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Bradley Manning Trial


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#16    Cradle of Fish

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Posted 04 December 2012 - 05:52 AM

I'm more amazed that anti-big government right wingers are totally okay with the government holding such secrecy over them. Manning broke the law, sure, he was in the completely wrong profession to exercise his conscious. He knew the risks when he signed up.

I'd say I hope he receives proper treatment from the courts, but knowing the track record of the United States I feel that it's futile.

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#17    DieChecker

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Posted 04 December 2012 - 06:22 AM

The military is full of secrets. And it is not even that Manning exposed anything, but that he did so horribly wrongly.

Even if the videos he put out are true whistleblower material, he turned over 250000 emails and 500000 other documents.
http://en.wikipedia....Bradley_Manning

To read that number of documents, even at one per second, would take 8.7 days. Reading 24 hours straight through. If he read in only 8 hours shifts per day that is 26 days of nothing but reading. And obviously most of those documents would take minutes to read.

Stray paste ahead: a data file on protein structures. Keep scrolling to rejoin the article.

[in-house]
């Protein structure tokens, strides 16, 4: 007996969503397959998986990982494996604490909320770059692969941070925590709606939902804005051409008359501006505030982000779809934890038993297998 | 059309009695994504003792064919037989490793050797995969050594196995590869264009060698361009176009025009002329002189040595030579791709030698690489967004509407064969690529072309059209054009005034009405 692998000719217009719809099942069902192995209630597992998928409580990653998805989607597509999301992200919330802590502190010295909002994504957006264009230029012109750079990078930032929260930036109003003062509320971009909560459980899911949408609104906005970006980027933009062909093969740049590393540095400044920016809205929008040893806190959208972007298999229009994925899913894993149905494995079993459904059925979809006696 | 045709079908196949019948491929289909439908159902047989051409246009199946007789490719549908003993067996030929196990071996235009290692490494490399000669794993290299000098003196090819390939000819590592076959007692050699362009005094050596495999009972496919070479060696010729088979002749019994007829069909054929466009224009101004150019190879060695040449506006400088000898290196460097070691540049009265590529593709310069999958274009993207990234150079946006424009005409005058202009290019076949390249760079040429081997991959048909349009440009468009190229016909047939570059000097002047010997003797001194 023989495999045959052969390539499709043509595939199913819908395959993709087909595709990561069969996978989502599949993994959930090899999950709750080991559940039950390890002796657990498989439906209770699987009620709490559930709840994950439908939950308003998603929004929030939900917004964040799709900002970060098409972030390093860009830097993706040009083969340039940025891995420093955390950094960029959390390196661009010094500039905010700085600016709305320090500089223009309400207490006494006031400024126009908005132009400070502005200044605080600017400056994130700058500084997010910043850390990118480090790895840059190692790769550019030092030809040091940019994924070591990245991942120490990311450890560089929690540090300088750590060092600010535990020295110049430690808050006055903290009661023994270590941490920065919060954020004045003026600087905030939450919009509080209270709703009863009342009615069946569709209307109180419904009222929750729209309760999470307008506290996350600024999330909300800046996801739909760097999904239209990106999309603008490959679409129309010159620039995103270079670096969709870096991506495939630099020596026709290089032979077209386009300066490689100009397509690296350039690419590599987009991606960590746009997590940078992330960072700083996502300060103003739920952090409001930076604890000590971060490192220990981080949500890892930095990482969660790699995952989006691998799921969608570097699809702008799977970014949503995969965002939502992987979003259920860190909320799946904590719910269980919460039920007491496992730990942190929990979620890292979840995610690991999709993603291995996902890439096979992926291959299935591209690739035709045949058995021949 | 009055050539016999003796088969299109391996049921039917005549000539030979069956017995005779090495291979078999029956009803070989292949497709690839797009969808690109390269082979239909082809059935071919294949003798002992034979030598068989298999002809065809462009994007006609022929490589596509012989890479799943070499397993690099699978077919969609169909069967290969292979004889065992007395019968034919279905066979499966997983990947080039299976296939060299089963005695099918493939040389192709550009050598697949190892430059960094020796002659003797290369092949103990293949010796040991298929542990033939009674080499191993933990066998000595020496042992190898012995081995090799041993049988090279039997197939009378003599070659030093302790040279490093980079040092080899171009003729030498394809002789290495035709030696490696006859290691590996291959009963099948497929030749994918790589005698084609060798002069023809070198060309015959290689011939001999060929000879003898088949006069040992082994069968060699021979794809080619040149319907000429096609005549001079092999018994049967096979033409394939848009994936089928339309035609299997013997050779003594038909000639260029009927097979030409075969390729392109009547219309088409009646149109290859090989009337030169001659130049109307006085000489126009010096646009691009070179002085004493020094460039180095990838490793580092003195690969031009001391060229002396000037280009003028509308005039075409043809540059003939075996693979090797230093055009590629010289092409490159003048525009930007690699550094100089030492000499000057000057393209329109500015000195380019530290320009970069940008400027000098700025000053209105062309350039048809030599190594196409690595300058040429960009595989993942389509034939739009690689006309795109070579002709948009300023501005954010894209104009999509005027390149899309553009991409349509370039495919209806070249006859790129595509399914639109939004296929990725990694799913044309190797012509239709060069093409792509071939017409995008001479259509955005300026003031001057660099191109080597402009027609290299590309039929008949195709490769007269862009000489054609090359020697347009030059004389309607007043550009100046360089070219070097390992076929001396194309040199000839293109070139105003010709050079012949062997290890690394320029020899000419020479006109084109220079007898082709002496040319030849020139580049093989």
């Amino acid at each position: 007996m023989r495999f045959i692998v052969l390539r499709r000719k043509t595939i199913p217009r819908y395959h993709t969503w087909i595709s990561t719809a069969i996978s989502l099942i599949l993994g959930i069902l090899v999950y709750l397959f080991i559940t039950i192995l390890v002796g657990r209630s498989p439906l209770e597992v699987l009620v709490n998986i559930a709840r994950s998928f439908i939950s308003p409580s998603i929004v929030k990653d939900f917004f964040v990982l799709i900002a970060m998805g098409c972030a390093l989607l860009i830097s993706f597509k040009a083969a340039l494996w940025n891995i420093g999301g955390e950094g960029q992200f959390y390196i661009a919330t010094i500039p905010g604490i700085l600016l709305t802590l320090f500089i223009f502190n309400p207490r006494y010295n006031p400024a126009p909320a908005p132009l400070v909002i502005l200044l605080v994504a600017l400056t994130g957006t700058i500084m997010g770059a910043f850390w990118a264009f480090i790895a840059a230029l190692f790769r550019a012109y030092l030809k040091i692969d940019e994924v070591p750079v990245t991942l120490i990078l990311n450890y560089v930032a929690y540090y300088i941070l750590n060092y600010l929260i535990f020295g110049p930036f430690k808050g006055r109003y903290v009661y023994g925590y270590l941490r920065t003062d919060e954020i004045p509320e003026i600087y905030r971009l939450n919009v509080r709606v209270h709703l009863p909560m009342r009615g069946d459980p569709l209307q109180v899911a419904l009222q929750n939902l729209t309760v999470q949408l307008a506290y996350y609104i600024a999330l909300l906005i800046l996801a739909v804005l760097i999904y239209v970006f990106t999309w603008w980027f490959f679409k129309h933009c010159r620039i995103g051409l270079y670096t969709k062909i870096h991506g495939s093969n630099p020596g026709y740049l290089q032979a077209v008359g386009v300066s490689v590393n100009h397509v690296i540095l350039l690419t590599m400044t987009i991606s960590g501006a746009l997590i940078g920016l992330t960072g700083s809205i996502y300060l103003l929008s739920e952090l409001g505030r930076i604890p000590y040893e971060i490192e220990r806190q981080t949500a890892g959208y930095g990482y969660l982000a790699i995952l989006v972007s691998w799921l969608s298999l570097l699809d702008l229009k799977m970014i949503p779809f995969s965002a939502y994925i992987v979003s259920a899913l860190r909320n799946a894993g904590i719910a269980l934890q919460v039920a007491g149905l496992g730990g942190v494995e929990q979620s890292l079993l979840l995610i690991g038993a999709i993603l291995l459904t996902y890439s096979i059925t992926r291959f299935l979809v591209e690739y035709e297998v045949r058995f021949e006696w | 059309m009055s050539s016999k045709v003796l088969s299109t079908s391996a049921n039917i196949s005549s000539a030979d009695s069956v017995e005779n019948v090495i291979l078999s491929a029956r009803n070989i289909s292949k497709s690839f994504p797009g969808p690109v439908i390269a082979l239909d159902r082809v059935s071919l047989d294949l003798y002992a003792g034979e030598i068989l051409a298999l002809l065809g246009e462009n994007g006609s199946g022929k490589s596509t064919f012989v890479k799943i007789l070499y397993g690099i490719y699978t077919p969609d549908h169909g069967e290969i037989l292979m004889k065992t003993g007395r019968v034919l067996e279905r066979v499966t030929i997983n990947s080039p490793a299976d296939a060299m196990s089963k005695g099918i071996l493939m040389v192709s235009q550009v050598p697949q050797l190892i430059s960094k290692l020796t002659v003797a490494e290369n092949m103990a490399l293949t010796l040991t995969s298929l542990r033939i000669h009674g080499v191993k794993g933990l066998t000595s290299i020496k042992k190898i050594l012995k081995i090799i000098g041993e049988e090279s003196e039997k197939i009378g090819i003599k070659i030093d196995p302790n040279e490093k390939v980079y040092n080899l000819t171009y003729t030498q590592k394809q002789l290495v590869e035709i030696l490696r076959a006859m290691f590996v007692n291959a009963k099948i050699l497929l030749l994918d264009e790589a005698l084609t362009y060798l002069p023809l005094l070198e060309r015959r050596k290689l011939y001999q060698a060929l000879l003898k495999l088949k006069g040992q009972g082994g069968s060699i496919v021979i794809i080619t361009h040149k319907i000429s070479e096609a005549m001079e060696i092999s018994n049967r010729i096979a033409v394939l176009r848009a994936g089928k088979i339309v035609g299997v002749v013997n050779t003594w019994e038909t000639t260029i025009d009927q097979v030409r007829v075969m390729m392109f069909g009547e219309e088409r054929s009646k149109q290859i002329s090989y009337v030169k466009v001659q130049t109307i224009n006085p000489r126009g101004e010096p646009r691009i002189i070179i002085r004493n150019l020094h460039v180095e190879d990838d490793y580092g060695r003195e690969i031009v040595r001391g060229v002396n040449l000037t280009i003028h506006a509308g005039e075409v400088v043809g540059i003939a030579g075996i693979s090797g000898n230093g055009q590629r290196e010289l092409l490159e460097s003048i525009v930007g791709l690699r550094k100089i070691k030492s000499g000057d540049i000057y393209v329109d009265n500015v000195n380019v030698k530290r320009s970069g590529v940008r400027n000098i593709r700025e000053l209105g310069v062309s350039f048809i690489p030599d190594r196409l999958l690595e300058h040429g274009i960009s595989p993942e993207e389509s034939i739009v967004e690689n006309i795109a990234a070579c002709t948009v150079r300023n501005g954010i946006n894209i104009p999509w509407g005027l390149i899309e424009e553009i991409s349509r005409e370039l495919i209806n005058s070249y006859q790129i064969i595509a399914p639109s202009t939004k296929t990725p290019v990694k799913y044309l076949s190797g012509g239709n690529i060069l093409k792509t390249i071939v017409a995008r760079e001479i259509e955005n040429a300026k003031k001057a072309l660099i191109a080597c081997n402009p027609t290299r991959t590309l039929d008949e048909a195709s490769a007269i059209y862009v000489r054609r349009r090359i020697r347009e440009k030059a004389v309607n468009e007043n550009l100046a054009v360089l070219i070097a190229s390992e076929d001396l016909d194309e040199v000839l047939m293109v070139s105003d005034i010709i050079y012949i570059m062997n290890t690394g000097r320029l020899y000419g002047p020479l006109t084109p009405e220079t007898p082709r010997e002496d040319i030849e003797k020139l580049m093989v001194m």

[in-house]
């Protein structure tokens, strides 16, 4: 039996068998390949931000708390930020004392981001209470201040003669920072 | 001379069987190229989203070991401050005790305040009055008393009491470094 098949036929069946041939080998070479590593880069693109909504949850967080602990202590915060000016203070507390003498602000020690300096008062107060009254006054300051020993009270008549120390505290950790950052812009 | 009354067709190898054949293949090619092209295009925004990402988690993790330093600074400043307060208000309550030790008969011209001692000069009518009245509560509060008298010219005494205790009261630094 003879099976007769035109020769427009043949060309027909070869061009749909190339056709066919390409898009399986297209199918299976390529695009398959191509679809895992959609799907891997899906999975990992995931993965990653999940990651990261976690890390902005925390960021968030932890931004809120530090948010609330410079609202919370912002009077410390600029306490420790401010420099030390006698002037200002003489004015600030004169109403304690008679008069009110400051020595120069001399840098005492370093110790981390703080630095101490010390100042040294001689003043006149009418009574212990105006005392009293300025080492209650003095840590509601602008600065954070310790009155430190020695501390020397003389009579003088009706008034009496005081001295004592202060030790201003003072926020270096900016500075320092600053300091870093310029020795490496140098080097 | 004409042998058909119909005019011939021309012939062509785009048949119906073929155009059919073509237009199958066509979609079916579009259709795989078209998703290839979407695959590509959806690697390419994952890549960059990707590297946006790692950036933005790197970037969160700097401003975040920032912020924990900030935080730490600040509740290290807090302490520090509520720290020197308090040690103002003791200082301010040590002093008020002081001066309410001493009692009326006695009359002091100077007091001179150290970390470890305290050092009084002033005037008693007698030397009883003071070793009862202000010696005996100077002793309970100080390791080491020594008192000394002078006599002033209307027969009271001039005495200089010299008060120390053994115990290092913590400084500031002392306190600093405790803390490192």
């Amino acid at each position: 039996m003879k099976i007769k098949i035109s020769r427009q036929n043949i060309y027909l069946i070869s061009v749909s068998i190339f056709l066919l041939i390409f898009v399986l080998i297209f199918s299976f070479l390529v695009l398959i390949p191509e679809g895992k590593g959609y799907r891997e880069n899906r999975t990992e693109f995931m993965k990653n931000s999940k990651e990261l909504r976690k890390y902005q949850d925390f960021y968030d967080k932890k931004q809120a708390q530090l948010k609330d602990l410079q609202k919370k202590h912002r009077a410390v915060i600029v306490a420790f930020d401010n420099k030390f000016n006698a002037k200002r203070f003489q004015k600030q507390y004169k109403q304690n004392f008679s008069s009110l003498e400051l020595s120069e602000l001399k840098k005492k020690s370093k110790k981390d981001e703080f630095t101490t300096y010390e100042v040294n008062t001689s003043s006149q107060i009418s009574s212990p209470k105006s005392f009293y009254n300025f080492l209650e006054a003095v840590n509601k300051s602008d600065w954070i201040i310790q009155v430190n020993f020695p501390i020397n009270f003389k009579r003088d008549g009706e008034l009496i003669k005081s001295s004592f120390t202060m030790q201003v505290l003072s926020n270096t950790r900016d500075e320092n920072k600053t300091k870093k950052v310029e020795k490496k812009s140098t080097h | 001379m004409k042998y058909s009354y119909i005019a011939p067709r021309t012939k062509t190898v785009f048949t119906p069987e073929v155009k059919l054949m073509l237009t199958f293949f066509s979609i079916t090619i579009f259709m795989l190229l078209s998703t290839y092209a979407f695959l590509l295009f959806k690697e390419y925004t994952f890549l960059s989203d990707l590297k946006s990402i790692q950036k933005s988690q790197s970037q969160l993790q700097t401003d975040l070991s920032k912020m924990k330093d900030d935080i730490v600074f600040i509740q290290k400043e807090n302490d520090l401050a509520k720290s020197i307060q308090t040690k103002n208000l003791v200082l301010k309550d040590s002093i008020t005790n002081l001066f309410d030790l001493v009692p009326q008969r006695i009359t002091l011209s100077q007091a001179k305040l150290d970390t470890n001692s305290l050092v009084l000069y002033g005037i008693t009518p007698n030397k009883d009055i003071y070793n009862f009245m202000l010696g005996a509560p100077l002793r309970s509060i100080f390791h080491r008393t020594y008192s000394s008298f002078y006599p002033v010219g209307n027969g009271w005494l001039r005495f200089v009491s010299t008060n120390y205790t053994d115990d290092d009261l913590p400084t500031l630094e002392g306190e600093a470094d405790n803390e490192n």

So obviously Manning did not read all that material. He just mass copied stuff and passed it off to Wikileaks. That is not the action of a hero. it is the action of an idiot, or... a traitor.

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#18    with bells on

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Posted 04 December 2012 - 07:02 AM

It will be good if he only gets 16 years. He is a silly kid, but he has been punished enough I'm sure.

I feel so sorry for him.


#19    Cradle of Fish

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Posted 04 December 2012 - 07:11 AM

View PostDieChecker, on 04 December 2012 - 06:22 AM, said:

The military is full of secrets. And it is not even that Manning exposed anything, but that he did so horribly wrongly.

Even if the videos he put out are true whistleblower material, he turned over 250000 emails and 500000 other documents.
http://en.wikipedia....Bradley_Manning

To read that number of documents, even at one per second, would take 8.7 days. Reading 24 hours straight through. If he read in only 8 hours shifts per day that is 26 days of nothing but reading. And obviously most of those documents would take minutes to read.

So obviously Manning did not read all that material. He just mass copied stuff and passed it off to Wikileaks. That is not the action of a hero. it is the action of an idiot, or... a traitor.